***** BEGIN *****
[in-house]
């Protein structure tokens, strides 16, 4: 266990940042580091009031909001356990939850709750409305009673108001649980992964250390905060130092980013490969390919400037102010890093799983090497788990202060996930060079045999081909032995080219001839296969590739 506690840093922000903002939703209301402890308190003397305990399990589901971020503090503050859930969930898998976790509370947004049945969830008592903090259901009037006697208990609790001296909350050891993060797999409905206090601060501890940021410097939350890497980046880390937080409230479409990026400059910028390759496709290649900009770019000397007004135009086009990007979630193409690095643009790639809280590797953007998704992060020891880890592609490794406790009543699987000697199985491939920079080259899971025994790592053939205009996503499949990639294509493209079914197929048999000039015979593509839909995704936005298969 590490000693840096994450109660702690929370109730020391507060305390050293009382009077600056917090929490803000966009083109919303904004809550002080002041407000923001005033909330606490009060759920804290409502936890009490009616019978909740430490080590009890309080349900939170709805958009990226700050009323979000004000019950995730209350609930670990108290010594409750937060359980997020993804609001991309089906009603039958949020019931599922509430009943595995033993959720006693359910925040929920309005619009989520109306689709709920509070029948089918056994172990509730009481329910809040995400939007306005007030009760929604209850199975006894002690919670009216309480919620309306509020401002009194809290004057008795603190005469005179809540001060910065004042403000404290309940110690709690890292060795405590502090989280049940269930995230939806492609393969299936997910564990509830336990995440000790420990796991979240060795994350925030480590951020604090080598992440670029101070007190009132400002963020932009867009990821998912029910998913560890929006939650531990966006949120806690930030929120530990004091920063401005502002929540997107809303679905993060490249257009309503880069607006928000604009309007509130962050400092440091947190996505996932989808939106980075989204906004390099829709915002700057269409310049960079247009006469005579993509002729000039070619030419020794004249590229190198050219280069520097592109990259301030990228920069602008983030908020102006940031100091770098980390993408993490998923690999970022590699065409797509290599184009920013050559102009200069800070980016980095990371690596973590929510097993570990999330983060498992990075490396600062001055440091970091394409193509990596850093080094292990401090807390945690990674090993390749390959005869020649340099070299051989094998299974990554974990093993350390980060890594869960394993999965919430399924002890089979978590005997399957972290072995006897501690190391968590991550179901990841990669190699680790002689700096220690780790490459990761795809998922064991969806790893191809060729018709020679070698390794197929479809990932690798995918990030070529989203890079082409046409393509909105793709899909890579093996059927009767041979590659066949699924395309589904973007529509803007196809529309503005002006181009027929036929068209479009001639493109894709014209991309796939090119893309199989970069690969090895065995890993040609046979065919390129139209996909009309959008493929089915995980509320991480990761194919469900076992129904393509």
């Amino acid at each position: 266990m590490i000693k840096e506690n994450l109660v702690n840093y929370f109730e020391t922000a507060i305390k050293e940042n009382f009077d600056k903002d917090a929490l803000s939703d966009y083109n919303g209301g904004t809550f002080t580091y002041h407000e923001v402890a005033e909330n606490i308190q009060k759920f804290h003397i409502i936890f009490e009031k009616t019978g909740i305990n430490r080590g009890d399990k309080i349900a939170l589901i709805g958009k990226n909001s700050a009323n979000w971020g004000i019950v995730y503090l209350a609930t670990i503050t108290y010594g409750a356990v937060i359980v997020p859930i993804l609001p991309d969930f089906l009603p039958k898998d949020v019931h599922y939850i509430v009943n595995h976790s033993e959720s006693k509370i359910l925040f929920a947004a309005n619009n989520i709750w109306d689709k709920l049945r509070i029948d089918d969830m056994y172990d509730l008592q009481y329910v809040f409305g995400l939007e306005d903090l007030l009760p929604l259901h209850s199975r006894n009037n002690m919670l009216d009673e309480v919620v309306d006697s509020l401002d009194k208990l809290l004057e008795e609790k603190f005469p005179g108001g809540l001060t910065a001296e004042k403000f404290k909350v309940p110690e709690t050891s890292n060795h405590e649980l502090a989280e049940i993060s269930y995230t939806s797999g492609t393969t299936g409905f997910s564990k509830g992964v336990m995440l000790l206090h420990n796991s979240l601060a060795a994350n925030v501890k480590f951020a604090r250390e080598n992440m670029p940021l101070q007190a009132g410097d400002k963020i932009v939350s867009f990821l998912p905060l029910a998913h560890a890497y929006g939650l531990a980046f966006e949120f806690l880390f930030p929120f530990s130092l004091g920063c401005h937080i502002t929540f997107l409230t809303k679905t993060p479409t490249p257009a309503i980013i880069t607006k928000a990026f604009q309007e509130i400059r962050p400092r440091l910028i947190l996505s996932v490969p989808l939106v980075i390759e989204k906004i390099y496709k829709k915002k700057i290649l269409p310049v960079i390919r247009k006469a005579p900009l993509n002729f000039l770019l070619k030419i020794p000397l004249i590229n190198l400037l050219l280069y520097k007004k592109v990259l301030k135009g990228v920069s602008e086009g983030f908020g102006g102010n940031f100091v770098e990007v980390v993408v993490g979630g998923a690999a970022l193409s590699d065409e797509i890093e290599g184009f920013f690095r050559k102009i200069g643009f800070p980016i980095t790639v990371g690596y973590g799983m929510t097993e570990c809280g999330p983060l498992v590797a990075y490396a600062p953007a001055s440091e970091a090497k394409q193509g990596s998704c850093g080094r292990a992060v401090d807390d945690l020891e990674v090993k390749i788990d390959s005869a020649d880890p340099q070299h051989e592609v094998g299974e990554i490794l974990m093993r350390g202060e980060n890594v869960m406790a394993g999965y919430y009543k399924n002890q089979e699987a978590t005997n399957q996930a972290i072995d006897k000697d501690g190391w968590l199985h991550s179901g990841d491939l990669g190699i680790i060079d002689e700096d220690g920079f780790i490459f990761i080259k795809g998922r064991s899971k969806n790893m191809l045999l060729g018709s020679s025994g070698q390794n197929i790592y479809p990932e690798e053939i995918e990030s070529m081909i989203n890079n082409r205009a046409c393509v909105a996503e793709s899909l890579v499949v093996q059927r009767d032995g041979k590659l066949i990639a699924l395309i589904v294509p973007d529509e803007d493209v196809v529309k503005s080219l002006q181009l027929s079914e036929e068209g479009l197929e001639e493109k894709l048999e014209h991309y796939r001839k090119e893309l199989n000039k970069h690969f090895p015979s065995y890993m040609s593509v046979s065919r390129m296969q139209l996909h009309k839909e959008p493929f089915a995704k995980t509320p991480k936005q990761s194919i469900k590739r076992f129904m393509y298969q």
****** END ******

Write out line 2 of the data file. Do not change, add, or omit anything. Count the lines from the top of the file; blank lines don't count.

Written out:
């Protein structure tokens, strides 16, 4: 266990940042580091009031909001356990939850709750409305009673108001649980992964250390905060130092980013490969390919400037102010890093799983090497788990202060996930060079045999081909032995080219001839296969590739 506690840093922000903002939703209301402890308190003397305990399990589901971020503090503050859930969930898998976790509370947004049945969830008592903090259901009037006697208990609790001296909350050891993060797999409905206090601060501890940021410097939350890497980046880390937080409230479409990026400059910028390759496709290649900009770019000397007004135009086009990007979630193409690095643009790639809280590797953007998704992060020891880890592609490794406790009543699987000697199985491939920079080259899971025994790592053939205009996503499949990639294509493209079914197929048999000039015979593509839909995704936005298969 590490000693840096994450109660702690929370109730020391507060305390050293009382009077600056917090929490803000966009083109919303904004809550002080002041407000923001005033909330606490009060759920804290409502936890009490009616019978909740430490080590009890309080349900939170709805958009990226700050009323979000004000019950995730209350609930670990108290010594409750937060359980997020993804609001991309089906009603039958949020019931599922509430009943595995033993959720006693359910925040929920309005619009989520109306689709709920509070029948089918056994172990509730009481329910809040995400939007306005007030009760929604209850199975006894002690919670009216309480919620309306509020401002009194809290004057008795603190005469005179809540001060910065004042403000404290309940110690709690890292060795405590502090989280049940269930995230939806492609393969299936997910564990509830336990995440000790420990796991979240060795994350925030480590951020604090080598992440670029101070007190009132400002963020932009867009990821998912029910998913560890929006939650531990966006949120806690930030929120530990004091920063401005502002929540997107809303679905993060490249257009309503880069607006928000604009309007509130962050400092440091947190996505996932989808939106980075989204906004390099829709915002700057269409310049960079247009006469005579993509002729000039070619030419020794004249590229190198050219280069520097592109990259301030990228920069602008983030908020102006940031100091770098980390993408993490998923690999970022590699065409797509290599184009920013050559102009200069800070980016980095990371690596973590929510097993570990999330983060498992990075490396600062001055440091970091394409193509990596850093080094292990401090807390945690990674090993390749390959005869020649340099070299051989094998299974990554974990093993350390980060890594869960394993999965919430399924002890089979978590005997399957972290072995006897501690190391968590991550179901990841990669190699680790002689700096220690780790490459990761795809998922064991969806790893191809060729018709020679070698390794197929479809990932690798995918990030070529989203890079082409046409393509909105793709899909890579093996059927009767041979590659066949699924395309589904973007529509803007196809529309503005002006181009027929036929068209479009001639493109894709014209991309796939090119893309199989970069690969090895065995890993040609046979065919390129139209996909009309959008493929089915995980509320991480990761194919469900076992129904393509």